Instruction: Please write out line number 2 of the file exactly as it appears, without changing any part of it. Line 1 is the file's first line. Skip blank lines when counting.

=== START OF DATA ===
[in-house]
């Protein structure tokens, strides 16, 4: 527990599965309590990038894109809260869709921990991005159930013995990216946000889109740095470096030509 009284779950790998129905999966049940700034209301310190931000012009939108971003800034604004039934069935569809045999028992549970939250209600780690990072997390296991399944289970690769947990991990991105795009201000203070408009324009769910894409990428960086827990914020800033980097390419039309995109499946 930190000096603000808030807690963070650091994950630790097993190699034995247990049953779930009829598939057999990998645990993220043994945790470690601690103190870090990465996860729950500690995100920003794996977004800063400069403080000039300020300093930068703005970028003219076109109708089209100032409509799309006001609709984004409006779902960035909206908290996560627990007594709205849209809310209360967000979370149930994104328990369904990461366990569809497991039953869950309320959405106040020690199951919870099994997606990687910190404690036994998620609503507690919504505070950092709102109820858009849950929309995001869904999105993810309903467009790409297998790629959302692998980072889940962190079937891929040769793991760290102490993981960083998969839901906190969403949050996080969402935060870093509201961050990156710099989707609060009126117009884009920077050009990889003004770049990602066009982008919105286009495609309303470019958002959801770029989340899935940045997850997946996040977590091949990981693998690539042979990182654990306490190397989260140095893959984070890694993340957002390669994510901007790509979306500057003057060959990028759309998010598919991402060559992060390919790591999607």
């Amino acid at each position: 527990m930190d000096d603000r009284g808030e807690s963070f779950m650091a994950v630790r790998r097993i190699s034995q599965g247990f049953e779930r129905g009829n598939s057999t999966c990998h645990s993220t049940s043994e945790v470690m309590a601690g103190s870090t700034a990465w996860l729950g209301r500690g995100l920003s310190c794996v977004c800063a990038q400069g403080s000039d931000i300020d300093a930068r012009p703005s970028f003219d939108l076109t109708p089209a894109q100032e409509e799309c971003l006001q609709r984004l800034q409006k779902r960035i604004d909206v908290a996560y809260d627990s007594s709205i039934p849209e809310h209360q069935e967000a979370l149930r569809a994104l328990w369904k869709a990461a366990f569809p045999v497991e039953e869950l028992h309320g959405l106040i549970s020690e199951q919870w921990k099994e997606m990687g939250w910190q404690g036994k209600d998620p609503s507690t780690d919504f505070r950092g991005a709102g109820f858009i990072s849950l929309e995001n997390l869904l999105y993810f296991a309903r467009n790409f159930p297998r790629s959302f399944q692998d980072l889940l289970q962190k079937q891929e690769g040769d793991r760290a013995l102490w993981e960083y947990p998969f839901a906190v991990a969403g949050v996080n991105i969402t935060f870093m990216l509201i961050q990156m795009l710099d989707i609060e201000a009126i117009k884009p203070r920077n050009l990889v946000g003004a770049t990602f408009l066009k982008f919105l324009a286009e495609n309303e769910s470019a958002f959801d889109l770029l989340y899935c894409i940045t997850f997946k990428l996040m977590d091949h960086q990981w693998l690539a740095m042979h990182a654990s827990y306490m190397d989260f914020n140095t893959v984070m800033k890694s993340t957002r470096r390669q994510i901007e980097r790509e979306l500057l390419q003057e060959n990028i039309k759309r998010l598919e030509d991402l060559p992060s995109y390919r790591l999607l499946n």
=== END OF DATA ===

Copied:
């Protein structure tokens, strides 16, 4: 527990599965309590990038894109809260869709921990991005159930013995990216946000889109740095470096030509 009284779950790998129905999966049940700034209301310190931000012009939108971003800034604004039934069935569809045999028992549970939250209600780690990072997390296991399944289970690769947990991990991105795009201000203070408009324009769910894409990428960086827990914020800033980097390419039309995109499946 930190000096603000808030807690963070650091994950630790097993190699034995247990049953779930009829598939057999990998645990993220043994945790470690601690103190870090990465996860729950500690995100920003794996977004800063400069403080000039300020300093930068703005970028003219076109109708089209100032409509799309006001609709984004409006779902960035909206908290996560627990007594709205849209809310209360967000979370149930994104328990369904990461366990569809497991039953869950309320959405106040020690199951919870099994997606990687910190404690036994998620609503507690919504505070950092709102109820858009849950929309995001869904999105993810309903467009790409297998790629959302692998980072889940962190079937891929040769793991760290102490993981960083998969839901906190969403949050996080969402935060870093509201961050990156710099989707609060009126117009884009920077050009990889003004770049990602066009982008919105286009495609309303470019958002959801770029989340899935940045997850997946996040977590091949990981693998690539042979990182654990306490190397989260140095893959984070890694993340957002390669994510901007790509979306500057003057060959990028759309998010598919991402060559992060390919790591999607």